The Nature of Design Practice and Implications for Interaction Design Research
- ISSN: 09501991
- DOI: 10.1016/j.phymed.2007.09.005
The focus of this paper is interaction design research aimed at supporting interaction design practice. The main argument is that this kind of interaction design research has not (always) been successful, and that the reason for this is that it has not been guided by a sufficient understanding of the nature of design practice. Based on a comparison between the notion of complexity in science and in design, it is argued that science is not the best place to look for approaches and methods on how to approach design complexity. Instead, the case is made that any attempt by interaction design research to produce outcomes aimed at supporting design practice must be grounded in a fundamental understanding of the nature of design practice. Such an understanding can be developed into a well-grounded and rich set of rigorous and disciplined design methods and techniques, appropriate to the needs and desires of practicing designers.
The Nature of Design Practice and...
Dealing with a design task in an unknown or only partially known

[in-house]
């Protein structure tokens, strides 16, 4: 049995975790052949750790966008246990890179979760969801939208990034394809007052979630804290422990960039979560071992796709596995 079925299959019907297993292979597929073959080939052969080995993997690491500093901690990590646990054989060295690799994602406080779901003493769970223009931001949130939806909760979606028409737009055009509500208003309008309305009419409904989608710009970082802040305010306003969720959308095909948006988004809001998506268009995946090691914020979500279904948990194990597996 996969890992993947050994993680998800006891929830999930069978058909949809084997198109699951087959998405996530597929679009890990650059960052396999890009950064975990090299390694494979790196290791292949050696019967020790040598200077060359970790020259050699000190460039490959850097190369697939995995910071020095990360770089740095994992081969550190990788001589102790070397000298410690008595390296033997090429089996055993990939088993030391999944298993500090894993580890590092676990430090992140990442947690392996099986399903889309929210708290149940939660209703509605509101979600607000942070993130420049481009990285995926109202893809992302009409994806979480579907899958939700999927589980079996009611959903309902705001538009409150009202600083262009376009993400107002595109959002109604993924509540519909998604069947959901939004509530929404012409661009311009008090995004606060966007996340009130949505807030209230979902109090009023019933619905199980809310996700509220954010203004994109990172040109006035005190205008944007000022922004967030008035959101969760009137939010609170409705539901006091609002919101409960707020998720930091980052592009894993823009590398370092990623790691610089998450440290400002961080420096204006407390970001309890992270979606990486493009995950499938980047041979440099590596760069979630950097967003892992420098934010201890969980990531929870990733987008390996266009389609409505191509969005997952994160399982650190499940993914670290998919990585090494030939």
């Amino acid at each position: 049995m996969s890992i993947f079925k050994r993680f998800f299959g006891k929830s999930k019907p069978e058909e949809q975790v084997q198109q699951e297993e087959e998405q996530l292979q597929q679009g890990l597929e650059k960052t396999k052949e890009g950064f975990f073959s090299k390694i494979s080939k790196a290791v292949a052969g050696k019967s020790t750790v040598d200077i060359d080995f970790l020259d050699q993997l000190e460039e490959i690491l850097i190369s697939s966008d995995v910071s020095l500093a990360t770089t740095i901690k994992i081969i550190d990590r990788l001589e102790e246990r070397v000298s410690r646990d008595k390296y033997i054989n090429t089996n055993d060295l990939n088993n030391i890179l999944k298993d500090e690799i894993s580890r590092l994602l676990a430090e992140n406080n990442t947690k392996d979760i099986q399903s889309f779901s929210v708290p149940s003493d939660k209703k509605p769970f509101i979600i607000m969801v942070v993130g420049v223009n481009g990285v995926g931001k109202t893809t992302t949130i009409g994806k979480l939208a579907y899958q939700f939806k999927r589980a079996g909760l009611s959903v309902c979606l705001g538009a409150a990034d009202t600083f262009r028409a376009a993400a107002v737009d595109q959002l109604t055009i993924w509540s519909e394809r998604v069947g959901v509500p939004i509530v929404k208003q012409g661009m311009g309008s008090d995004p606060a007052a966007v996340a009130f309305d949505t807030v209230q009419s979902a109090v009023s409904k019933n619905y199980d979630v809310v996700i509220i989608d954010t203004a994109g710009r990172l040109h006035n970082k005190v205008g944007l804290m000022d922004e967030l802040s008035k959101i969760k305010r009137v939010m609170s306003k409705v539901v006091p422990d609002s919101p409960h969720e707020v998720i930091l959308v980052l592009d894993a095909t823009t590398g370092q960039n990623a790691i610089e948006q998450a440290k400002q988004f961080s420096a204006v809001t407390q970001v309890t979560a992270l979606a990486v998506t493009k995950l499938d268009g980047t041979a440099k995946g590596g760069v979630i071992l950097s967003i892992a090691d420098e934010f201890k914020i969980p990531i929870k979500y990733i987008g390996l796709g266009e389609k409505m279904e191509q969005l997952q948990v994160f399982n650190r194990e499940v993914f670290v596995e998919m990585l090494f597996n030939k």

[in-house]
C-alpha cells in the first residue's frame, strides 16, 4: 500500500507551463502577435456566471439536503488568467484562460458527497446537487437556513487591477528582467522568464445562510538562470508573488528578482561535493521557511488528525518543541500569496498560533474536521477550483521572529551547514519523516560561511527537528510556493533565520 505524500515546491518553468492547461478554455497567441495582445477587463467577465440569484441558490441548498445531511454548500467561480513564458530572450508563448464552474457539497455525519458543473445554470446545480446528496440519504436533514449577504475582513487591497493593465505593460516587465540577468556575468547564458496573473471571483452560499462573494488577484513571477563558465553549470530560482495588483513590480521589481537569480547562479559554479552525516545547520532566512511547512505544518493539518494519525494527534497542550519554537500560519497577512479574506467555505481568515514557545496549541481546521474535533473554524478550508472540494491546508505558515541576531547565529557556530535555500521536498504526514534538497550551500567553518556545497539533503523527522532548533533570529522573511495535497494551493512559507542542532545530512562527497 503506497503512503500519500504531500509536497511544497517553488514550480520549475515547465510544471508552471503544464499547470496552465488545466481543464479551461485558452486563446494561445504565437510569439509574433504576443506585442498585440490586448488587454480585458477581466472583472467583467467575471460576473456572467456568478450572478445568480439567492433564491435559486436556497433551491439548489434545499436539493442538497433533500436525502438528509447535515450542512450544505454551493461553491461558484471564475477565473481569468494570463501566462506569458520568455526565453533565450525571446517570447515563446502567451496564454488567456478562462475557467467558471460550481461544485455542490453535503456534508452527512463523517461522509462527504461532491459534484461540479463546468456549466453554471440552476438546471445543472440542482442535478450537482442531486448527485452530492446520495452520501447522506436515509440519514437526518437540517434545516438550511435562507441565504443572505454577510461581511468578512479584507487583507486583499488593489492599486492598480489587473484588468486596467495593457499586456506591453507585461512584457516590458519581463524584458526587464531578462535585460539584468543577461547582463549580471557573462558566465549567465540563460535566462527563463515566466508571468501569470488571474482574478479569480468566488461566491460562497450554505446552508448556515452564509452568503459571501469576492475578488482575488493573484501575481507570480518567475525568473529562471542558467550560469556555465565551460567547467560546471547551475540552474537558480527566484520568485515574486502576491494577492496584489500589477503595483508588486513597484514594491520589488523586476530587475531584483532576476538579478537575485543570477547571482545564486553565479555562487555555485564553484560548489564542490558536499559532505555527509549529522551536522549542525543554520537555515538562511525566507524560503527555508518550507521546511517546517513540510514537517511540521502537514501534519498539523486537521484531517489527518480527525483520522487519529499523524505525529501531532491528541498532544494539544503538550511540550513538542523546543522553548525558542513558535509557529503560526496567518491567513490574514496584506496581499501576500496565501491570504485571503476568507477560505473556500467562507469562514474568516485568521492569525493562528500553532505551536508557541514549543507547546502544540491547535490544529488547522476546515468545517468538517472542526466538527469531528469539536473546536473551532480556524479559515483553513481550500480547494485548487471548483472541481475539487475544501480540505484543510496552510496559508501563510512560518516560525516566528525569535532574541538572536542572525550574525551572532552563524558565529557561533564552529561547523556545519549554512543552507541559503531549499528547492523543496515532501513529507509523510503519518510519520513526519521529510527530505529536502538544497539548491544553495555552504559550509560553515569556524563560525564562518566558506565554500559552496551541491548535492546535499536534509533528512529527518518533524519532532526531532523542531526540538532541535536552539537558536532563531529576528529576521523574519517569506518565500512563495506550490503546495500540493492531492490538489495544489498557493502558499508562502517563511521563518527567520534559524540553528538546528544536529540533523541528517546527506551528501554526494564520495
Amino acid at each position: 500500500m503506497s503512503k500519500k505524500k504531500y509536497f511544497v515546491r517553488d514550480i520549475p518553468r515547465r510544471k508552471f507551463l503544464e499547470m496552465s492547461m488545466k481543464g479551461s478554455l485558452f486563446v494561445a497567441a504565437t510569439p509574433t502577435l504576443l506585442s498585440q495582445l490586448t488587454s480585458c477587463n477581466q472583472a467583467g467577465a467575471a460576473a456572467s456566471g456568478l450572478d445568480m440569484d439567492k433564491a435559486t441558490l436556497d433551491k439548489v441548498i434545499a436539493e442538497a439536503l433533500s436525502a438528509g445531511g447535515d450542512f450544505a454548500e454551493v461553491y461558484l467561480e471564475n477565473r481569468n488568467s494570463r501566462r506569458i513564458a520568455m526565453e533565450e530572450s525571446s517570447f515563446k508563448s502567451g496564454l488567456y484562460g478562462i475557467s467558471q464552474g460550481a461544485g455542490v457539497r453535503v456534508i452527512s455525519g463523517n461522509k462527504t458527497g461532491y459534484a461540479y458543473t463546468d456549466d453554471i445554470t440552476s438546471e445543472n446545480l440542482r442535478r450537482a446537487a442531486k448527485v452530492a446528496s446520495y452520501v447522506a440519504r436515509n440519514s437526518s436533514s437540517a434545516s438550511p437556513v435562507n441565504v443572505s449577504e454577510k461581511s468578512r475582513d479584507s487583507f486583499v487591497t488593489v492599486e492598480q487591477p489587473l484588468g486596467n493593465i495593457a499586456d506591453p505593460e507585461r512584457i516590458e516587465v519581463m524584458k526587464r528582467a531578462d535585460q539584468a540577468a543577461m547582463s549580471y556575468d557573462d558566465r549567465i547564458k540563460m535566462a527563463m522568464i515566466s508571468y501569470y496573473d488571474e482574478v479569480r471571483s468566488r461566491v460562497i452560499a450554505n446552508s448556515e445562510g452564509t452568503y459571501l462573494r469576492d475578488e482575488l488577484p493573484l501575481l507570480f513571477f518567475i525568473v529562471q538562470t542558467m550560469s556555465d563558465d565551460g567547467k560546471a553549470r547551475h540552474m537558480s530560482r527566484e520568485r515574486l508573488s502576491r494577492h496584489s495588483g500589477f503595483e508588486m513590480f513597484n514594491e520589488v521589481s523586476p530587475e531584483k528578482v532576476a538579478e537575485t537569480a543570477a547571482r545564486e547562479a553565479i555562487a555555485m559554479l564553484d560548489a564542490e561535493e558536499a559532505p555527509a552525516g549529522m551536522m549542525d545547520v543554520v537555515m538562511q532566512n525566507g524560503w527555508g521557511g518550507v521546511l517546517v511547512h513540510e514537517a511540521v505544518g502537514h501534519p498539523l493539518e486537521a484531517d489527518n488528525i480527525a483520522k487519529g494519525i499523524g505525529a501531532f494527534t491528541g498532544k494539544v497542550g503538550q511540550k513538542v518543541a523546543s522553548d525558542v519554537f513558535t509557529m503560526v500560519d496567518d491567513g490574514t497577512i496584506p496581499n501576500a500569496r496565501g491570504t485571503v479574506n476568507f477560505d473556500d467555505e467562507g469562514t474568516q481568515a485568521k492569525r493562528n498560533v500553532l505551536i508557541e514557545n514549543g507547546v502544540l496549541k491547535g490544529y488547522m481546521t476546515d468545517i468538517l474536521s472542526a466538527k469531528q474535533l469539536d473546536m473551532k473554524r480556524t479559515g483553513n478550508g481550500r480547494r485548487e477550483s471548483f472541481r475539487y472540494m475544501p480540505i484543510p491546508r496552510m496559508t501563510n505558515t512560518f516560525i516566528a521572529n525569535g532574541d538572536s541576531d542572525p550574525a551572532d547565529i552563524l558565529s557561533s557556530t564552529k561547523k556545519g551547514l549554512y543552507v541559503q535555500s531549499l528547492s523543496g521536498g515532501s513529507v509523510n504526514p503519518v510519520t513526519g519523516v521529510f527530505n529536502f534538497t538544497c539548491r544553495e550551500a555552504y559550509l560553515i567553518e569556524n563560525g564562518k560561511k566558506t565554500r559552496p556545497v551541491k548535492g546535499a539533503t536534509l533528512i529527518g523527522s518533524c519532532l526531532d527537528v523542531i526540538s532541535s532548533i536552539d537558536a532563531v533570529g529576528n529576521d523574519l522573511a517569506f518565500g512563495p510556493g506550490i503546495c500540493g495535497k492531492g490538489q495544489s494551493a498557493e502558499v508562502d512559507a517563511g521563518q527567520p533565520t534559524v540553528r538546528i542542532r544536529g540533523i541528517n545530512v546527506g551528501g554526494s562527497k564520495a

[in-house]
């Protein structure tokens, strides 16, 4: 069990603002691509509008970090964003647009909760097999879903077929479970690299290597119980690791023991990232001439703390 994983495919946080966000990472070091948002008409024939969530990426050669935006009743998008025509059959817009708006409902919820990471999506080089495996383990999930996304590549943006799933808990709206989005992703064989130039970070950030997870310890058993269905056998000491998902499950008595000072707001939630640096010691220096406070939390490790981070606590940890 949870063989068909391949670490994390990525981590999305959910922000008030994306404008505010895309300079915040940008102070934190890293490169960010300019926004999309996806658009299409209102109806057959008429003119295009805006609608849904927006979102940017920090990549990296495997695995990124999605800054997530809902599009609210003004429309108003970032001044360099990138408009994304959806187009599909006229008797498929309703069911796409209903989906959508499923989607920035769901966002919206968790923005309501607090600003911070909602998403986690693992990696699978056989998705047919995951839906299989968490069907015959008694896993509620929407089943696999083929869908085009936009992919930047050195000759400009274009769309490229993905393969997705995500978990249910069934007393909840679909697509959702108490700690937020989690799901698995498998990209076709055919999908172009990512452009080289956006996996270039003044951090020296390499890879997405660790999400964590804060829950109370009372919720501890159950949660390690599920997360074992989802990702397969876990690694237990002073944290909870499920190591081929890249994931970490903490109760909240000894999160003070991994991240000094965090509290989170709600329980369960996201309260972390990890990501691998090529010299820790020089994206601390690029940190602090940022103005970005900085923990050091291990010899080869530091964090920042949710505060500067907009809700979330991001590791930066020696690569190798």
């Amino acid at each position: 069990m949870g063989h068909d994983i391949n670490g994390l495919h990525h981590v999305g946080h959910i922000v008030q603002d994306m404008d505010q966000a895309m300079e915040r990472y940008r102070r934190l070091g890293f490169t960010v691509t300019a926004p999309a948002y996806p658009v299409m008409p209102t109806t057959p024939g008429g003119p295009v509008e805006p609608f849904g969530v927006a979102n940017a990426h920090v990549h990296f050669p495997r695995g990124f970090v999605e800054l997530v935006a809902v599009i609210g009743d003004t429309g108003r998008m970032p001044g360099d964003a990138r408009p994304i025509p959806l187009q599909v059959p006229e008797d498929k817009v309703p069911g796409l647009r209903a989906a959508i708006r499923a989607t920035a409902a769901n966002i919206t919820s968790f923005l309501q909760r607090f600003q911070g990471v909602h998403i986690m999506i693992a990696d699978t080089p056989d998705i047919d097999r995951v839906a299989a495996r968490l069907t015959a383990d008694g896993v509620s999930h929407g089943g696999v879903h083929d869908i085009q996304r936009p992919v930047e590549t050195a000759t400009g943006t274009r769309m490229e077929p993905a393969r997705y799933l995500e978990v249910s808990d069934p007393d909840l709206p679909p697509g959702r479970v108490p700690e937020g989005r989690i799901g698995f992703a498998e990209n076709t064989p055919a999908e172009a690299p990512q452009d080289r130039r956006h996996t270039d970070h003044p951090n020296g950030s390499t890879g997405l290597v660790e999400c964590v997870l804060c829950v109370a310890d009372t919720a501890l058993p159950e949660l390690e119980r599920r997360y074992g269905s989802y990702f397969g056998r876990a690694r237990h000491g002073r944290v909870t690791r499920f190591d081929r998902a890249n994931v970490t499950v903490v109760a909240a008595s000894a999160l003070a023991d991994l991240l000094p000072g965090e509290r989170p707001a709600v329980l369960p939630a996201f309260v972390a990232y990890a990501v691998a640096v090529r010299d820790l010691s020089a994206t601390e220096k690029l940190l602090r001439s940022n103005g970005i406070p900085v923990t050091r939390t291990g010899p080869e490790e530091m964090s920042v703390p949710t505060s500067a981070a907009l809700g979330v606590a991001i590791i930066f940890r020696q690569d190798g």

situation, with demanding and stressed clients and users, with
insufficient information, with new technology and new materials,
with limited time and resources, with limited knowledge and
skill, and with inappropriate tools, is a common situation for
any interaction designer. Dealing with such messy and “wicked”
situations constitutes the normal and everyday context of any
design practice (Alexander, 1964; Dunne, 1993; Cross, 2001;
Schön, 1983; Pye, 1995; Heskett, 2002; Rove, 1987; Lawson,
2005; Thackara, 2005).
Research about design practice has shown that designers
who successfully can handle complex design situations use an
approach sometimes labeled as a designerly way of thinking and
acting (Cross, 2001; Buxton, 2007; Moggridge, 2007). There has
also lately been a more general and growing interest in what is
seen as an increasing complexity in our society and how to deal
with it (Castells, 1996; Coburn, 2006; Friedman, 2005; Gladwell,
2005; Pink, 2005).
A substantial part of interaction design research has for
some decades developed theoretical approaches, methods, tools,
and techniques aimed at supporting interaction designers in their
practice. This research has showed significant progress, and the
field is today rich with a diverse set of approaches, methods, and